We’ve seen this twist before, with Peter Parker and Tony Stark unmasking, but Waid and Samnee give this twist some added punch, with a larger-than-life image of Marvel’s heroes looking in awe as Matt says “I AM DAREDEVIL.” With this lawyer-cum-vigilante giving a thoughtful and emotional speech on the witness stand, Waid leaves an indelible mark on the Man Without Fear. There is no putting this genie back in the bottle, not in the way that Brian Bendis attempted to do near the end of his run, but this is a genuinely bold decision on the part of this creative team, and one with immediate repercussions. Matt quickly finds himself disbarred and unable to practice law within the state of New York, but that isn’t the important thing to take away from his revelation. Though it’s explicitly dealt with in the next volume, Mark Waid ends Volume Three with a Matt Murdock that is tired of secrets and hiding behind his mask. This is a Daredevil that is willing to embrace both sides of his life – whereas Waid was given a character who was an almost intrinsically broken man, by the end of his first volume, we are seeing a Daredevil who is more unburdened than ever before.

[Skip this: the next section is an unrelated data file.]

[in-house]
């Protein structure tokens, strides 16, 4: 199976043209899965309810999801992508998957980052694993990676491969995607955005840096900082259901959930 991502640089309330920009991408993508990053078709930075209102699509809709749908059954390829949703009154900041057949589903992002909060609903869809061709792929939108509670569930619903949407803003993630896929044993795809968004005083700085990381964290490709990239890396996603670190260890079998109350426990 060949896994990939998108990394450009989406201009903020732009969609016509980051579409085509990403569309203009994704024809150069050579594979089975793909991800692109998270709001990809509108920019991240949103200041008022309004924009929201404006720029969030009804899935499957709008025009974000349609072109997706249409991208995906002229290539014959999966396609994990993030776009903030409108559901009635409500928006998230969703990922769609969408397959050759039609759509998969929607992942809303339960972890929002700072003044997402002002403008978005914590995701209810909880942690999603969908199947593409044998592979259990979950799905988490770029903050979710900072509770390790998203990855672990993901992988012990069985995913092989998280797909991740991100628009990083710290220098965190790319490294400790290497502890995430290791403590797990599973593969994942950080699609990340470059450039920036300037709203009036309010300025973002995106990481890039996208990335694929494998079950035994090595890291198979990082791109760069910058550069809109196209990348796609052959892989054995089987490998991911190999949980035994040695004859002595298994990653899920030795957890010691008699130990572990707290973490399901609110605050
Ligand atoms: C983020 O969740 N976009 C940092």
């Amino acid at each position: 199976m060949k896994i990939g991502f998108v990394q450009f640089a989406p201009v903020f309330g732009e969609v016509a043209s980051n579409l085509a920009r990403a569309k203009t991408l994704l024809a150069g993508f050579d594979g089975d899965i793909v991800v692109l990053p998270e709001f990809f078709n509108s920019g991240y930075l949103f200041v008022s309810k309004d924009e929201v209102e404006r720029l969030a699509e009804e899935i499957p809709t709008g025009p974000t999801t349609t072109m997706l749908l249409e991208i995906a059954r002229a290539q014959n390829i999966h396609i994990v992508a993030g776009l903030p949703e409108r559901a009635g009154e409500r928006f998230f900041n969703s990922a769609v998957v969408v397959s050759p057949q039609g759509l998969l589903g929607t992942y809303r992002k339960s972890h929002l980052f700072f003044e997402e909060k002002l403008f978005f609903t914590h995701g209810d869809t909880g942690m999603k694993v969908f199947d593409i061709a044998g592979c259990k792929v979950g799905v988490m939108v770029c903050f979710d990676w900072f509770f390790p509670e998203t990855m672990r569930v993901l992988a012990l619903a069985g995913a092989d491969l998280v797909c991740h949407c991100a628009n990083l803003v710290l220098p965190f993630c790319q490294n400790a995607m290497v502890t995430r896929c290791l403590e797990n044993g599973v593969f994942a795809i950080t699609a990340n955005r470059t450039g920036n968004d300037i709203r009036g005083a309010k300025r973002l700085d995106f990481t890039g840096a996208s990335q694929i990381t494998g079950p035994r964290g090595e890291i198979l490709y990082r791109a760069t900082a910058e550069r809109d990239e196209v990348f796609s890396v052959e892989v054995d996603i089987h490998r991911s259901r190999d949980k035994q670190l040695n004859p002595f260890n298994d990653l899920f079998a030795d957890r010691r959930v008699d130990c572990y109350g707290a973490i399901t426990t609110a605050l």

In the relaunch of Daredevil in 2014, Hell’s Kitchen might have spurned its guardian devil, but there was a brand-new coast full of adventures for ol’ Hornhead. While Waid and Samnee return for this new #1, they are quick to drop our hero into a whole new world – San Francisco. While Kristen McDuffie acts as both his legal partner and his off-brand Oracle to show him the ropes of a new city, Matt offers up his services as a special investigator working under the city’s deputy mayor, a particularly exciting supporting cast member named Charlotte Hastert. Much like the start of the previous volume, Mark Waid and Chris Samnee waste little time getting readers up to speed on Daredevil and his new status quo in San Francisco, but unlike Volume Three, Volume Four offers up a tighter, more focused run of issues, each functioning as a separately entertaining tale, while rewarding longtime readers with an intricately serialized plot.